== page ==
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Pungent agents from Szechuan peppers excite sensory neurons by inhibiting two-pore potassium channels


In traditional folk medicine, Xanthoxylum plants are referred to as 'toothache trees' because their anesthetic or counter-irritant properties render them useful in the treatment of pain. Psychophysical studies have identified hydroxy-α-sanshool as the compound most responsible for the unique tingling and buzzing sensations produced by Szechuan peppercorns or other Xanthoxylum preparations. Although it is generally agreed that sanshool elicits its effects by activating somatosensory neurons, the underlying cellular and molecular mechanisms remain a matter of debate. Here we show that hydroxy-α-sanshool excites two types of sensory neurons, including small-diameter unmyelinated cells that respond to capsaicin (but not mustard oil) as well as large-diameter myelinated neurons that express the neurotrophin receptor TrkC. We found that hydroxy-α-sanshool excites neurons through a unique mechanism involving inhibition of pH- and anesthetic-sensitive two-pore potassium channels (KCNK3, KCNK9 and KCNK18), providing a framework for understanding the unique and complex psychophysical sensations associated with the Szechuan pepper experience.

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Figure 1: Hydroxy-α-sanshool excites a subset of presumptive nociceptors and mechanoreceptors.
Figure 2: Sanshool inhibits pH-sensitive background potassium channels in sensory neurons.
Figure 3: Sanshool inhibits KCNK3, KCNK9 and KCNK18.
Figure 4: TRPA1 and TRPV1 are not required for sanshool sensitivity.
Figure 5: Sanshool excites CNS neurons that express KCNK3, KCNK9 or KCNK18.
Figure 6: Sanshool excites sensory neurons that express KCNK3, KCNK9 or KCNK18.


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We are grateful to S. Yost (University of California, San Francisco) and D. Kim (Rosalind Franklin University) for providing KCNK6 and KCNK16 cDNAs, respectively; H. Haeberle and E. Lumpkin (University of California, San Francisco, and Baylor College of Medicine) for TrkC-GFP mice; A. Tzingounis and A. Priel for helpful discussion; and J. Poblete for expert technical assistance. This work was supported by grants from the NIH (D.J. and R.A.N.), a Burroughs Welcome Fund Career Award in Biomedical Sciences (D.M.B.) and an NSF Graduate Research Fellowship (A.D.M.).

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Authors and Affiliations



D.M.B. and Y.M.S. designed and carried out cellular physiology and histological studies involving native and cloned ion channels; D.M.B. designed and carried out behavioral experiments; D.M.B., Y.M.S. and A.D.M. carried out experiments involving analysis of CGNs; J.L.G. and J.A.Z. designed and effected purification procedures and chemical analysis of sanshool compounds; P.R.T. contributed to gene cloning and electrophysiological analysis; D.M.B., Y.M.S. and D.J. wrote the manuscript; R.A.N. and D.J. provided advice and guidance throughout.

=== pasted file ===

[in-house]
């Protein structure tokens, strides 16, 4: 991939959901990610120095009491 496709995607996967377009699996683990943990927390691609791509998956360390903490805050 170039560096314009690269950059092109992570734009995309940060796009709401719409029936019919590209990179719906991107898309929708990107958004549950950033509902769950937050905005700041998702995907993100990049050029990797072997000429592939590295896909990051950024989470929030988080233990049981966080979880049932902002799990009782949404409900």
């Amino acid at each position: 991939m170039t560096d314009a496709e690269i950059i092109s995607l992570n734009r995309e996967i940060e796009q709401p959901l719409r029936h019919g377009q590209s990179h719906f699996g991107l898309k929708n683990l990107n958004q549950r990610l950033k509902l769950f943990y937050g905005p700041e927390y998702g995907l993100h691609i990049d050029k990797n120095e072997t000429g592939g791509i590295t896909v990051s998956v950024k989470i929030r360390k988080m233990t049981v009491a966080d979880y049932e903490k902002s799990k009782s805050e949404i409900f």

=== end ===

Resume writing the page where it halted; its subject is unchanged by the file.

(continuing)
Corresponding author

Correspondence to David Julius.

Supplementary information

Supplementary Text and Figures

Supplementary Figures 1–6 and Supplementary Tables 1 and 2 (PDF 1834 kb)

Supplementary Movie 1

Both wild type and TRPV1/TRPA1 double mutant mice display aversion to sanshool. The first segment shows a TRPV1/TRPA1 double mutant mouse drinking saccharine-containing water (vehicle). The second segment shows the same mouse drinking saccharine-containing water laced with sanshool (1 mM). Behavior did not differ from that of wild type littermates. The third segment shows the same TRPV1/TRPA1 double mutant mouse drinking saccharine-containing water laced with capsaicin (1 μM) and mustard oil (100 μM). As expected, no aversive response was observed. In contrast, the final segment shows robust aversion by a wild type littermate after briefly sampling saccharine-containing water laced with capsaicin (1 μM) and mustard oil (100 μM). Quantification of these behaviors is shown in Fig. 3d. (MOV 16637 kb)

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Bautista, D., Sigal, Y., Milstein, A. et al. Pungent agents from Szechuan peppers excite sensory neurons by inhibiting two-pore potassium channels. Nat Neurosci 11, 772–779 (2008).

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